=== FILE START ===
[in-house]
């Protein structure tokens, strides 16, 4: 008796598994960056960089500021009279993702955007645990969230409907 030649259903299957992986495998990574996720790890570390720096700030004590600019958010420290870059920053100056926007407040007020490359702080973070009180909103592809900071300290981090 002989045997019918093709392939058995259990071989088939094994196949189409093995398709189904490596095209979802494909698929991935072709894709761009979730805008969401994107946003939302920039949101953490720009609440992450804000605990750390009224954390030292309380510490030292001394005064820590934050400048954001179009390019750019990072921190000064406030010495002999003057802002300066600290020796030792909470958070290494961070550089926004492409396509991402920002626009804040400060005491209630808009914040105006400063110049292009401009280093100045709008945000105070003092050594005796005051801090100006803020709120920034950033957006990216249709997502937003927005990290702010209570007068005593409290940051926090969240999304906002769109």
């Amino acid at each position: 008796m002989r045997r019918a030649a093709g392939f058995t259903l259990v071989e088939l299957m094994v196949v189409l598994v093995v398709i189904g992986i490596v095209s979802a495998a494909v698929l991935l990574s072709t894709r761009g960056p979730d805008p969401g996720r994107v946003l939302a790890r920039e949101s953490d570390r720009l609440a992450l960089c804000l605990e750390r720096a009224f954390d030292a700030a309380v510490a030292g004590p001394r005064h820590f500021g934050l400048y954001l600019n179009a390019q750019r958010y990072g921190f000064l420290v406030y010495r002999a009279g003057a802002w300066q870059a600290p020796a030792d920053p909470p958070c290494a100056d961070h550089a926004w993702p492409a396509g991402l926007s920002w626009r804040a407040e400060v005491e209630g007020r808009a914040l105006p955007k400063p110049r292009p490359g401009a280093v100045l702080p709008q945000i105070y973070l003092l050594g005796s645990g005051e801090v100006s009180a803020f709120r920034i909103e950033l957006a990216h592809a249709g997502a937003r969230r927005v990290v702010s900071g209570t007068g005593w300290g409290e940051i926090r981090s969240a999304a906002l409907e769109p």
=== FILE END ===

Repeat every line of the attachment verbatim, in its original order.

[in-house]
């Protein structure tokens, strides 16, 4: 008796598994960056960089500021009279993702955007645990969230409907 030649259903299957992986495998990574996720790890570390720096700030004590600019958010420290870059920053100056926007407040007020490359702080973070009180909103592809900071300290981090 002989045997019918093709392939058995259990071989088939094994196949189409093995398709189904490596095209979802494909698929991935072709894709761009979730805008969401994107946003939302920039949101953490720009609440992450804000605990750390009224954390030292309380510490030292001394005064820590934050400048954001179009390019750019990072921190000064406030010495002999003057802002300066600290020796030792909470958070290494961070550089926004492409396509991402920002626009804040400060005491209630808009914040105006400063110049292009401009280093100045709008945000105070003092050594005796005051801090100006803020709120920034950033957006990216249709997502937003927005990290702010209570007068005593409290940051926090969240999304906002769109």
């Amino acid at each position: 008796m002989r045997r019918a030649a093709g392939f058995t259903l259990v071989e088939l299957m094994v196949v189409l598994v093995v398709i189904g992986i490596v095209s979802a495998a494909v698929l991935l990574s072709t894709r761009g960056p979730d805008p969401g996720r994107v946003l939302a790890r920039e949101s953490d570390r720009l609440a992450l960089c804000l605990e750390r720096a009224f954390d030292a700030a309380v510490a030292g004590p001394r005064h820590f500021g934050l400048y954001l600019n179009a390019q750019r958010y990072g921190f000064l420290v406030y010495r002999a009279g003057a802002w300066q870059a600290p020796a030792d920053p909470p958070c290494a100056d961070h550089a926004w993702p492409a396509g991402l926007s920002w626009r804040a407040e400060v005491e209630g007020r808009a914040l105006p955007k400063p110049r292009p490359g401009a280093v100045l702080p709008q945000i105070y973070l003092l050594g005796s645990g005051e801090v100006s009180a803020f709120r920034i909103e950033l957006a990216h592809a249709g997502a937003r969230r927005v990290v702010s900071g209570t007068g005593w300290g409290e940051i926090r981090s969240a999304a906002l409907e769109p």